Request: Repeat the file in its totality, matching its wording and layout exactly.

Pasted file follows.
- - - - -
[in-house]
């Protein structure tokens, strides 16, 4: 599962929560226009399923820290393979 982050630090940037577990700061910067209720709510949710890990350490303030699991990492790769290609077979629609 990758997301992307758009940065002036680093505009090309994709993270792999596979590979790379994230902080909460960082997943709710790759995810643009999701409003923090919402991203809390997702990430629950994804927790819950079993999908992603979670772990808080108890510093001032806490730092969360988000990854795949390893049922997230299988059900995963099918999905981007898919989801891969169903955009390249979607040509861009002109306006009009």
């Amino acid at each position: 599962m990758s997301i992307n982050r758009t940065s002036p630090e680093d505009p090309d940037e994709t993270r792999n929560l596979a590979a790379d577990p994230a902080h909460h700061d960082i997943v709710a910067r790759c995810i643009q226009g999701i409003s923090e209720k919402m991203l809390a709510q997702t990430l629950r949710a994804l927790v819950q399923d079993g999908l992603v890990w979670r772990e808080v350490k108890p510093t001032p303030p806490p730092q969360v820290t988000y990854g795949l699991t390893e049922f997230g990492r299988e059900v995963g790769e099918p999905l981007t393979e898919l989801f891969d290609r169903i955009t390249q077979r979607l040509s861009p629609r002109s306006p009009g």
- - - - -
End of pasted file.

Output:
[in-house]
């Protein structure tokens, strides 16, 4: 599962929560226009399923820290393979 982050630090940037577990700061910067209720709510949710890990350490303030699991990492790769290609077979629609 990758997301992307758009940065002036680093505009090309994709993270792999596979590979790379994230902080909460960082997943709710790759995810643009999701409003923090919402991203809390997702990430629950994804927790819950079993999908992603979670772990808080108890510093001032806490730092969360988000990854795949390893049922997230299988059900995963099918999905981007898919989801891969169903955009390249979607040509861009002109306006009009």
């Amino acid at each position: 599962m990758s997301i992307n982050r758009t940065s002036p630090e680093d505009p090309d940037e994709t993270r792999n929560l596979a590979a790379d577990p994230a902080h909460h700061d960082i997943v709710a910067r790759c995810i643009q226009g999701i409003s923090e209720k919402m991203l809390a709510q997702t990430l629950r949710a994804l927790v819950q399923d079993g999908l992603v890990w979670r772990e808080v350490k108890p510093t001032p303030p806490p730092q969360v820290t988000y990854g795949l699991t390893e049922f997230g990492r299988e059900v995963g790769e099918p999905l981007t393979e898919l989801f891969d290609r169903i955009t390249q077979r979607l040509s861009p629609r002109s306006p009009g």